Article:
Germany To Pay Namibia $1.3 Billion In Reparations For Colonial-Era Genocide

(Photo by Sean Gallup/Getty Images)

Font Size:

Germany will pay the nation of Namibia $1.3 billion in reparations for its colonial-era genocide, the German Foreign Minister announced Friday.

“I am grateful that we have reached an understanding with Namibia on how to address the darkest chapter of our common history. This includes naming the events for what they were from today’s perspective: a genocide,” German Foreign Minister Heiko Maas said in a statement.

“In the light of our historical & moral responsibility, we will ask Namibia and the descendants of the victims for forgiveness. As a gesture to them, we are supporting with a 1.1 billion Euro reconstruction and development program.”

Maas called the “colonial occupation between 1904 and 1908” a “genocide.” (RELATED: Chicago Suburb Approves Plan To Give Reparations To Black Residents)

The 1.1 billion euro donation will be used for agriculture and training, Maas tweeted.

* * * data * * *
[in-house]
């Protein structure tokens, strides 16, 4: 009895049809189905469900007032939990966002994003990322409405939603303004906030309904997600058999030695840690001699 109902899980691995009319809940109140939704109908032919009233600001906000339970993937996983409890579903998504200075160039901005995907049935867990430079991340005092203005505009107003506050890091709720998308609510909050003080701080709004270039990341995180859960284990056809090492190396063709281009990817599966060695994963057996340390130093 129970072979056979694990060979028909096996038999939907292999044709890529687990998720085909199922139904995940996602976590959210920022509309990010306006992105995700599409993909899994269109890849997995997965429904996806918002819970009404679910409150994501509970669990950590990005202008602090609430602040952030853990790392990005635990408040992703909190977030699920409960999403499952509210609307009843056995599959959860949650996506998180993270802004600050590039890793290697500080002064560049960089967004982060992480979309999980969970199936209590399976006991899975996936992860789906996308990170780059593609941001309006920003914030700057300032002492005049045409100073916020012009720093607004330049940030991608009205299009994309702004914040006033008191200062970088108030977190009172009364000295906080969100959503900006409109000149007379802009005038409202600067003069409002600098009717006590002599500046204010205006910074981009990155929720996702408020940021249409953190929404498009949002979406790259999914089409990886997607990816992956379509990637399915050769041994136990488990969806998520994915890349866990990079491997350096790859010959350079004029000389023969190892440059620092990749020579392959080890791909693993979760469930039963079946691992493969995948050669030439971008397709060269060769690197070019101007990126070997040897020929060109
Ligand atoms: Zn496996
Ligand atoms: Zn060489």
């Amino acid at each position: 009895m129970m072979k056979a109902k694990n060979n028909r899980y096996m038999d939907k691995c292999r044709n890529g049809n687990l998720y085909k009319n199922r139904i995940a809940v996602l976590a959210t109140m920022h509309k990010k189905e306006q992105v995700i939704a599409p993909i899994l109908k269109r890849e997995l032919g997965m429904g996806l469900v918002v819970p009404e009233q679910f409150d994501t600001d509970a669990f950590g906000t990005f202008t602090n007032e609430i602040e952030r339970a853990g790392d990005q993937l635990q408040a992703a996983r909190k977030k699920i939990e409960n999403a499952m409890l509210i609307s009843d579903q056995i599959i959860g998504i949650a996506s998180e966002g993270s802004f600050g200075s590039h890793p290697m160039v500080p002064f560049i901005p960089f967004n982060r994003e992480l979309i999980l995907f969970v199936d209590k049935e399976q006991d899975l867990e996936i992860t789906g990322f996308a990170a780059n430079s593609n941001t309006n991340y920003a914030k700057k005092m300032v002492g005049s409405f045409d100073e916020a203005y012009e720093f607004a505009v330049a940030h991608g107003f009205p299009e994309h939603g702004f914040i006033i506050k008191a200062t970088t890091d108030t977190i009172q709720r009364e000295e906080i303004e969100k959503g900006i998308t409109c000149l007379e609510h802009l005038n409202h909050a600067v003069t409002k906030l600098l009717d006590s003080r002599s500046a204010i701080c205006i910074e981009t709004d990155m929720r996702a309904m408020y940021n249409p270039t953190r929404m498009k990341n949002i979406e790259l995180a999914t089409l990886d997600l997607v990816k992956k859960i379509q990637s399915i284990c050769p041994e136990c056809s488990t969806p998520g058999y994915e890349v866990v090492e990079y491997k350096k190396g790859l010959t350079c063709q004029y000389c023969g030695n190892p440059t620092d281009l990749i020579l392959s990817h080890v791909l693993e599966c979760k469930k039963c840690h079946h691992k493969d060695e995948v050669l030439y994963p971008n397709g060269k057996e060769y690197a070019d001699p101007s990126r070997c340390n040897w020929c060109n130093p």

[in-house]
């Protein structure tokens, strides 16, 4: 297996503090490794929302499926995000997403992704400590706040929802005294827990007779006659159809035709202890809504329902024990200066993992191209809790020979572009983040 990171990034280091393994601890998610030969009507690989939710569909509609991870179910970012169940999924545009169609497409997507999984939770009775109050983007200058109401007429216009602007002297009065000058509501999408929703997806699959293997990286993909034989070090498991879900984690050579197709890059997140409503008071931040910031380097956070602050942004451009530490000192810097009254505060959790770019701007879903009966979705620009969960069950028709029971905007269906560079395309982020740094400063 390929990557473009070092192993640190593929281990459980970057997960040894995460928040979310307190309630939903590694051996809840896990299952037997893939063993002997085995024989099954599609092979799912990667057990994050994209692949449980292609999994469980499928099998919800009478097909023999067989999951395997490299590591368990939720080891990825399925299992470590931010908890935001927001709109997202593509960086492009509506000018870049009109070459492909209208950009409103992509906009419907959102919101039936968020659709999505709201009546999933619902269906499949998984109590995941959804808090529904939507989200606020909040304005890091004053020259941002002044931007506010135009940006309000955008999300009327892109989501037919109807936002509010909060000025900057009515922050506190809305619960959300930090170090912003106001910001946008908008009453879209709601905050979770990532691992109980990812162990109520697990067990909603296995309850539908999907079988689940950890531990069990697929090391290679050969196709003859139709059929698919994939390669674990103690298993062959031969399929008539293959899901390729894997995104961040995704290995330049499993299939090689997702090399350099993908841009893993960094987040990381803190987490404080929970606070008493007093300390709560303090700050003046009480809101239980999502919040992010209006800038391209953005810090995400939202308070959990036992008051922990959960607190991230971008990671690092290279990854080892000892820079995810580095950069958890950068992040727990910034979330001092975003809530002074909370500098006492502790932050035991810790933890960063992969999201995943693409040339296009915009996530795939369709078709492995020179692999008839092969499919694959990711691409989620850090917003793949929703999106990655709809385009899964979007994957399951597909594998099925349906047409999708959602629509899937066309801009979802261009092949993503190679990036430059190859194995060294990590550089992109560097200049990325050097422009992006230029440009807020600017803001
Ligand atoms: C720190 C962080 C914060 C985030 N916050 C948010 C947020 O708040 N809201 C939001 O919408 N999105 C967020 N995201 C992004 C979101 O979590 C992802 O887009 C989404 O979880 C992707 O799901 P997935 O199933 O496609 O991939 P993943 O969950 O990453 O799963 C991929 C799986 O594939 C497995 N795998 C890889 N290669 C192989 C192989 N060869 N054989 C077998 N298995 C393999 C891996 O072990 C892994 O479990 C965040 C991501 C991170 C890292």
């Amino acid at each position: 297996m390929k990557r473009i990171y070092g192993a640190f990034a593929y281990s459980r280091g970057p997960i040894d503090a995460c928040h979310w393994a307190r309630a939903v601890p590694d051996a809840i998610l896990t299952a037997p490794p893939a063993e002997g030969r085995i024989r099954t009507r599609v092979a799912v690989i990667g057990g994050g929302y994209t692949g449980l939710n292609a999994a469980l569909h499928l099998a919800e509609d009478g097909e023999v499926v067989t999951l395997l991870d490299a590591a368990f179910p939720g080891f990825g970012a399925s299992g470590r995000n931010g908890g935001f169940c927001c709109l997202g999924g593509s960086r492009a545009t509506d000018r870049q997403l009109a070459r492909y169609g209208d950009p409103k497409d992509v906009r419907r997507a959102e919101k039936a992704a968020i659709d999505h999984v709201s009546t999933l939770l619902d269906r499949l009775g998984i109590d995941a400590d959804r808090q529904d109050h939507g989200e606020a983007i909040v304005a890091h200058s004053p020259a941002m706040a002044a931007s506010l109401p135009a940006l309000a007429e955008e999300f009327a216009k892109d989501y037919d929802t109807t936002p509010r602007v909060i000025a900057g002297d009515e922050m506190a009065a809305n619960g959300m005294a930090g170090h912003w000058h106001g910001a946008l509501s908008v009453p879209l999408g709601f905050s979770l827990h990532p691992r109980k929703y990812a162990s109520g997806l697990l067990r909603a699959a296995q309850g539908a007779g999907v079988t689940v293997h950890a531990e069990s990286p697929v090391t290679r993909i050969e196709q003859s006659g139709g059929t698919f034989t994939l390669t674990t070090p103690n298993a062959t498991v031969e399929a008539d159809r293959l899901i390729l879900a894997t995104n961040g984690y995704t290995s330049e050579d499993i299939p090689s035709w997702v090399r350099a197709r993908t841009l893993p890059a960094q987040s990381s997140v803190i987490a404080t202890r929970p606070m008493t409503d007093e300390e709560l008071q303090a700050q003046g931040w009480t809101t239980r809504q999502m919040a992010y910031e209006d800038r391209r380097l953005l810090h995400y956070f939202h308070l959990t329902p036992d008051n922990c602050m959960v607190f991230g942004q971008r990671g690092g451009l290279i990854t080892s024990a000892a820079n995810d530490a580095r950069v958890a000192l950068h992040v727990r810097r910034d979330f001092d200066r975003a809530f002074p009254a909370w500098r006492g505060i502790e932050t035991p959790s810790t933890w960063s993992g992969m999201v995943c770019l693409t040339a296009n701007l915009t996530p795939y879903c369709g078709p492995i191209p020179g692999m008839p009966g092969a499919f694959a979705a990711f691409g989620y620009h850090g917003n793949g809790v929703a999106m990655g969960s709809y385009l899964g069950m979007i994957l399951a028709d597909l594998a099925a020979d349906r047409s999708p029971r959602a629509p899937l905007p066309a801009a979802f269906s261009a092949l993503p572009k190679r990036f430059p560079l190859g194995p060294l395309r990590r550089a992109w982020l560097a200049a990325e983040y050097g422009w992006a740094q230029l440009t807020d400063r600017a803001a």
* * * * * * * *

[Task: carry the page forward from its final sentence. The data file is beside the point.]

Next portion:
“We cannot change the past, but we can look to the future together.”

Namibian presidential press secretary Alfredo Hengari told CNN on Friday the nation welcomed this formal recognition.

“These are very positive developments in light of a very long process that has been accelerated over the past five years,” Hengari reportedly said. “People will never forget this genocide; they live with it. And this is an important process in terms of healing those wounds.”

Germany occupied Namibia between 1884 and 1915, according to The New York Times.

German military forces killed approximately 80,000 Herero and Nama people through battle, starvation, forced labor, sexual violence and medical experiments and disease in concentration camps after the Herero and Nama people revolted, according to the United States Holocaust Memorial Museum (USHMM). Germany carried out the killings in order to gain the land, according to the USHMM.

Namibia had been seeking reparations for the genocide and stolen land, with “a significant portion of the most arable land in Namibia” being “owned by descendants of the German settlers.”

Germany formally apologized in 2004 and since 2015 the two nations have been in negotiations to compensate the massacre, according to CNN.